It would be nice if Mead had perhaps fulminated less and specified how exactly the press flatters and indulges this “pack of incompetents.” (Or does he mean newspaper editorialists and columnists? Hard to know, since he paints with a broad brush.) In his post, Mead references a recent New York Times news story that quotes a number of greens voicing their anger over President Obama’s widely panned reversal on ozone regulations. From there, Mead launches into a screed against environmentalists and suggests that the press should call them out on their failures and fuzzy thinking.

But is it a reporter’s job to spank an interest group for its track record and tactics?

One wonders if Mead would suggest that mainstream political reporters have similar license to get on the case of Republicans or Democrats for their “terminally stupid ideas and self-defeating methods”?

If not, at least we know there are plenty of bloggers out there — including Mead — who are willing to point the way.

Keith Kloor

Keith Kloor is a New York City-based freelance journalist who writes often about the environment and climate change.
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10 Responses to Flogging the Media … But Really?

  1. harrywr2 says:

    There has never been and never will be a shortage of people who believe that the correct way to present information is whatever way they think is correct.

    Unfortunately, this line of thought leads to the ‘ministry of truth’, and the first thing that happens at the ministry of truth is a realization that since the ministry is the ultimate arbiter of ‘what is true’ then the ministry can define whatever truth it wishes. Inevitably the Ministry of Truth becomes the biggest liar of all or as some famous person said, ‘Absolute Power Corrupts Absolutely’.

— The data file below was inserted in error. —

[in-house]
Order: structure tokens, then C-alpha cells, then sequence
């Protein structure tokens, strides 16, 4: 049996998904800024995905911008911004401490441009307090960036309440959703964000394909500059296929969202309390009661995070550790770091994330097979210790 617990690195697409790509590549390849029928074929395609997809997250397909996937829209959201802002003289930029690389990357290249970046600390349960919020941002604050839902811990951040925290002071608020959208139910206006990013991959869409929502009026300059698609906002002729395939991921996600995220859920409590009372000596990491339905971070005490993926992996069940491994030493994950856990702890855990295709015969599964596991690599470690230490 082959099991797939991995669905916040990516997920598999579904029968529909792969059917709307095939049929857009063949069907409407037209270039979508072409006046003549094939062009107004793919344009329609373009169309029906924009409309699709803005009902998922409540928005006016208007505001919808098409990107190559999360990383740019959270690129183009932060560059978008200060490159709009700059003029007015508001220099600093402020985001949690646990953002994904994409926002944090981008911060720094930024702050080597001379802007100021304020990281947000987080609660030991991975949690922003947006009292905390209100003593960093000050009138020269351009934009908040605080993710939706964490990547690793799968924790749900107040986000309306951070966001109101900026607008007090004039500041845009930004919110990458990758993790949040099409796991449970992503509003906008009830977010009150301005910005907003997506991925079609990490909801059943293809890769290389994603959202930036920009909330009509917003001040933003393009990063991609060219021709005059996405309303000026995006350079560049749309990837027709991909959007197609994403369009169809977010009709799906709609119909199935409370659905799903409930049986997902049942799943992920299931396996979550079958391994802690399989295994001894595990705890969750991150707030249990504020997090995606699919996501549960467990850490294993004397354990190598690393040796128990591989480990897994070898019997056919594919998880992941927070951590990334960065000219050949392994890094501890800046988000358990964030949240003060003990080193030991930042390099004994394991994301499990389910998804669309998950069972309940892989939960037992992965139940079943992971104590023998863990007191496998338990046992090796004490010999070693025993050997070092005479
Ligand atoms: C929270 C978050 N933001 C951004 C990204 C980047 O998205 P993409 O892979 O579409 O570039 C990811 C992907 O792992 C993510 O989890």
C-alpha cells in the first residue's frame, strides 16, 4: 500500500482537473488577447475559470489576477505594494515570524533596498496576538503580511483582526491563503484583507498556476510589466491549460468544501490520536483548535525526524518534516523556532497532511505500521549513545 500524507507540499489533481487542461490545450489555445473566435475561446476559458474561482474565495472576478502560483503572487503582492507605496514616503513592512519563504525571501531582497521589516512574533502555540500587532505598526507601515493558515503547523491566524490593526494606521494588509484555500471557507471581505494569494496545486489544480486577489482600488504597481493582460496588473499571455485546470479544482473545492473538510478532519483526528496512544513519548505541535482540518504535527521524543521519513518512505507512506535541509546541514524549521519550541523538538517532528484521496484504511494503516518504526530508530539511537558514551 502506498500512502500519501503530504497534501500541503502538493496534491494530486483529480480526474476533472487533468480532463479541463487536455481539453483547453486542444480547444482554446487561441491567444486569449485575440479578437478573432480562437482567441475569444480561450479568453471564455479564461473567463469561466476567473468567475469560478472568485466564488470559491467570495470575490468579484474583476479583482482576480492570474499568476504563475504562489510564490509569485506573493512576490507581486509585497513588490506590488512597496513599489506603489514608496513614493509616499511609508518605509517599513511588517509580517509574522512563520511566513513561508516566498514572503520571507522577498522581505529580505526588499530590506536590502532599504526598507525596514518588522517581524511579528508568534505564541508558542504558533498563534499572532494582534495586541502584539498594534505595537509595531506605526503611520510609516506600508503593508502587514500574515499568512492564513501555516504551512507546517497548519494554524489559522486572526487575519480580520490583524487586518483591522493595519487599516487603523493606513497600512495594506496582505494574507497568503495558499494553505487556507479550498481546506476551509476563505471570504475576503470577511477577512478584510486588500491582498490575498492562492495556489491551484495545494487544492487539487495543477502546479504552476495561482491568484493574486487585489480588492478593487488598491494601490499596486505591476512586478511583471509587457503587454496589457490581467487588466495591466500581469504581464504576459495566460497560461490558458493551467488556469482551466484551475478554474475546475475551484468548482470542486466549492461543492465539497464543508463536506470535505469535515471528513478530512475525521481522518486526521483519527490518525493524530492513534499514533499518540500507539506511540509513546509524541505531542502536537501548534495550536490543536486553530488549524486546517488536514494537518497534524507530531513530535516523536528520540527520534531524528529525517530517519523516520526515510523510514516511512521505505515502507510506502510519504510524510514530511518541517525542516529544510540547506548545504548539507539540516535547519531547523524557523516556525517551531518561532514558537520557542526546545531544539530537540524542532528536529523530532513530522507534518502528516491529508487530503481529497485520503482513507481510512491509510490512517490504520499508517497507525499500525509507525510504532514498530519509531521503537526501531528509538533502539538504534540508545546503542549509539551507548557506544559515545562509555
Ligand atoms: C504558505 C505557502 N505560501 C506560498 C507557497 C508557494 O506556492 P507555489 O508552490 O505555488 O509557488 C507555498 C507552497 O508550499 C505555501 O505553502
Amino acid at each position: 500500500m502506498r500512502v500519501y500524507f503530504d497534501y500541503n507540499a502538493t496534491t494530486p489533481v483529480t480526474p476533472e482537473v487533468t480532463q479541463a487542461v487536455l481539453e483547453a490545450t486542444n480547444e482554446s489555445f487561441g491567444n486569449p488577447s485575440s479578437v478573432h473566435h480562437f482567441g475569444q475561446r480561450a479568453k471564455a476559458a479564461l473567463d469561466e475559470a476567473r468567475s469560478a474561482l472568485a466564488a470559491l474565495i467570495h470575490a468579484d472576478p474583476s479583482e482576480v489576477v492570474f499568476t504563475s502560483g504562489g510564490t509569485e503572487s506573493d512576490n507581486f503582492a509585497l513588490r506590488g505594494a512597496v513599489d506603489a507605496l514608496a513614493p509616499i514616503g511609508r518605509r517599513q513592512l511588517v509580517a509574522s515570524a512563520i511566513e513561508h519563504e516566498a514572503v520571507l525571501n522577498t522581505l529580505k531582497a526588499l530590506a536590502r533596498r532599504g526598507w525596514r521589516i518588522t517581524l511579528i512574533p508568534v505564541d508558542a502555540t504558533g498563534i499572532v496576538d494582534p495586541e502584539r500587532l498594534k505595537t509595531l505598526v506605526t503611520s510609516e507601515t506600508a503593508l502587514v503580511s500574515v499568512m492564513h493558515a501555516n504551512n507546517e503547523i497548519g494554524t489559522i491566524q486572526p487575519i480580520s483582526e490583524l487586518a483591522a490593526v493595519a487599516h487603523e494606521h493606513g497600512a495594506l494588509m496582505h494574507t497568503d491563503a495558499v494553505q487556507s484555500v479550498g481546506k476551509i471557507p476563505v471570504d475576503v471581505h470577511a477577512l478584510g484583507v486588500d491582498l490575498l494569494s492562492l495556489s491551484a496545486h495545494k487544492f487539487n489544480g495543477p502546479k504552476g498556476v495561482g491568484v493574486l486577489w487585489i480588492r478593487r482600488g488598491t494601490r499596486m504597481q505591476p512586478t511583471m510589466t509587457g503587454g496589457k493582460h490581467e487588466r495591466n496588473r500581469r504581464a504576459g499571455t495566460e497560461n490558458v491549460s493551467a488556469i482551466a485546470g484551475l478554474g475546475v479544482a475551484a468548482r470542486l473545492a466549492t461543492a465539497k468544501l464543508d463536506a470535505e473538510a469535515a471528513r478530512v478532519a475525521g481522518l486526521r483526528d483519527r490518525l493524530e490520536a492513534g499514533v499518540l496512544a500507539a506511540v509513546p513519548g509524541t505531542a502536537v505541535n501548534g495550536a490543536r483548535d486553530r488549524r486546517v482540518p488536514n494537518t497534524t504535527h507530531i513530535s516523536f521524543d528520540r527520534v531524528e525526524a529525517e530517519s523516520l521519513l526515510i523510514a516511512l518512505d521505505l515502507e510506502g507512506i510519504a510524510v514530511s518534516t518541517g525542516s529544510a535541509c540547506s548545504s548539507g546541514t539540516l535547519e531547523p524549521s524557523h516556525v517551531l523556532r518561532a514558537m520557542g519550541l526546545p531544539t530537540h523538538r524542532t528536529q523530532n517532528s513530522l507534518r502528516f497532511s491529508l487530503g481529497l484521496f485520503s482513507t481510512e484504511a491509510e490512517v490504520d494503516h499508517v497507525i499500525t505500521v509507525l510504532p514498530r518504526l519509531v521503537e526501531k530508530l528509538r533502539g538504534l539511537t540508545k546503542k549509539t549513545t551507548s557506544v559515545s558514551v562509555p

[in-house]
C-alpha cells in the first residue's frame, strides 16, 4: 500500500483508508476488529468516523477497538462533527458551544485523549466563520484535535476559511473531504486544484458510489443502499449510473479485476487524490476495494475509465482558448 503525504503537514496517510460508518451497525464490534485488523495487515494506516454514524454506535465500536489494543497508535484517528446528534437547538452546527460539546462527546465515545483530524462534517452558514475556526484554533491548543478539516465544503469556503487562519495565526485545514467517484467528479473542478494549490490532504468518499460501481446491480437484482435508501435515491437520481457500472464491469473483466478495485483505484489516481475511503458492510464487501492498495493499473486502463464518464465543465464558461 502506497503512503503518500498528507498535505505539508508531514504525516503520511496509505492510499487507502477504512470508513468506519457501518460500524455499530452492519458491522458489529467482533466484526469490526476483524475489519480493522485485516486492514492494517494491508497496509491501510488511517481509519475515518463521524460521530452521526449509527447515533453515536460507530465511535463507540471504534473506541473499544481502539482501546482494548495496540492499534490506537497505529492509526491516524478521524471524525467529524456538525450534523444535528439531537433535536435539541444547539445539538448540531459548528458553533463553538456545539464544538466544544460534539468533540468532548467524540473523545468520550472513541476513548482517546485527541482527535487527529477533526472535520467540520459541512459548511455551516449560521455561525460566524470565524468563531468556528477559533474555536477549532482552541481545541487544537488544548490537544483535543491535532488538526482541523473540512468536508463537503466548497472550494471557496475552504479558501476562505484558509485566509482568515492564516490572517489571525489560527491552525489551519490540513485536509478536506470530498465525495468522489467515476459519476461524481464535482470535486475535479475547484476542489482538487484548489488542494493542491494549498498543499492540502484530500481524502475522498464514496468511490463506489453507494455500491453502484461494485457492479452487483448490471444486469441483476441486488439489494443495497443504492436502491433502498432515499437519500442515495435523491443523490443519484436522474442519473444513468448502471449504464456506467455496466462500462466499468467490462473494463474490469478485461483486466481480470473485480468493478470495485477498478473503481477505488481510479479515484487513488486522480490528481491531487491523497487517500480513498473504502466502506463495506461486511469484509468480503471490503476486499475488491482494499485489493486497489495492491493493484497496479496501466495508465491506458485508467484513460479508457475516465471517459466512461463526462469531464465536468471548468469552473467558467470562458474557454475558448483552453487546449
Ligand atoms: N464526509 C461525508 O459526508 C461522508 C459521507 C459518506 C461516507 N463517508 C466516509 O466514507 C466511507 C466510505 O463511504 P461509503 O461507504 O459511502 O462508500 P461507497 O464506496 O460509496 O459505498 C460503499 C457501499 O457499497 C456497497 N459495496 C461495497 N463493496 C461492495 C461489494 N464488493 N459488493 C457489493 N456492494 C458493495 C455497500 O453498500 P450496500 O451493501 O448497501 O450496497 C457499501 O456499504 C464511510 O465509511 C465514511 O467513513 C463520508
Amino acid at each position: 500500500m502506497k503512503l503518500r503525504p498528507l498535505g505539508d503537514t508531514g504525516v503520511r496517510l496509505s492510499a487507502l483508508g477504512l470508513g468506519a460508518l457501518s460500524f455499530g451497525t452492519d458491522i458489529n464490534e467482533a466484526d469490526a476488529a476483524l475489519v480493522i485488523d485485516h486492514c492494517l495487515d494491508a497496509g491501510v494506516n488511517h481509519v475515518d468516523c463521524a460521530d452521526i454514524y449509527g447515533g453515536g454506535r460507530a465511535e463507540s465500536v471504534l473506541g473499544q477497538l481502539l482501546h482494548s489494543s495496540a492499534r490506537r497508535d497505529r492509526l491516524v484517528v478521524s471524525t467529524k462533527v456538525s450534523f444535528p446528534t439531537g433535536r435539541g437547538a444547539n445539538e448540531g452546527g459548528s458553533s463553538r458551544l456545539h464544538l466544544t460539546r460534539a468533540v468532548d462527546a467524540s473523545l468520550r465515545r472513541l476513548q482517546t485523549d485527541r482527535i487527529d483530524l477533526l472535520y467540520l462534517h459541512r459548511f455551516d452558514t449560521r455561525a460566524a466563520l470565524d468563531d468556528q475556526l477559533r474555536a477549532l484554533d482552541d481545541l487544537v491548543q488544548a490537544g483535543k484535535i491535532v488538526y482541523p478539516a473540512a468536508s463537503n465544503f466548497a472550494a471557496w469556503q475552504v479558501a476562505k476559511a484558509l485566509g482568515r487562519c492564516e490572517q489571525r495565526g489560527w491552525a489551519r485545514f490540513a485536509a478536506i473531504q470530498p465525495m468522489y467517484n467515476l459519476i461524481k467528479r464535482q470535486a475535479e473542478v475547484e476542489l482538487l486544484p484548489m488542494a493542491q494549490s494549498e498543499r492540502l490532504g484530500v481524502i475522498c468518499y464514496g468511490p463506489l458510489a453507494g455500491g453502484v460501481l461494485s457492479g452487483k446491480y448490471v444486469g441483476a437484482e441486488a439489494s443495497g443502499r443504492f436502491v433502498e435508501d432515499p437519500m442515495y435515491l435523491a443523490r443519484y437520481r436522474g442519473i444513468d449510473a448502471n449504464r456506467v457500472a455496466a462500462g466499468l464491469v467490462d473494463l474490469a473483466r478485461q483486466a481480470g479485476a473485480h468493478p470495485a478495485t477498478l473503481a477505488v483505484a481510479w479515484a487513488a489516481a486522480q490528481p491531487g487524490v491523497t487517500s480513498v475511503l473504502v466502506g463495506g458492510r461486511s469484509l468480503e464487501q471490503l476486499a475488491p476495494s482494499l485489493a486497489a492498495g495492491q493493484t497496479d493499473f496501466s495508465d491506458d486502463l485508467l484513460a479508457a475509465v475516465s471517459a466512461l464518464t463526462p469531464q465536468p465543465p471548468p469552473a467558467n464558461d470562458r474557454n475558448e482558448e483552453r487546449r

The ‘media’ presents information that it may or may not believe is true and correct in a fashion that it may or may not believe is fair and balanced.

    The only thing wrong with the Media is the belief by some that the media is an arbiter of truth. The media is a presenter of multiple-perspectives where each of the perspectives has a limited field of view as nobody is ‘all seeing and all knowing’.

  2. Keith,

    You wrote:

    Seriously? Many media critics have called out the press for granting false balance to a tiny, ethically challenged minority with outsize resources for communications outreach and you use this old chestnut to talk about the criticism of the media by climate change naysayer bloggers. There is no equivalence. They are a group paid to create false doubt by using the media as their method and sloppy journalistic practices like false equivalence and the old “if they are both mad at me, I probably got it right” mindset.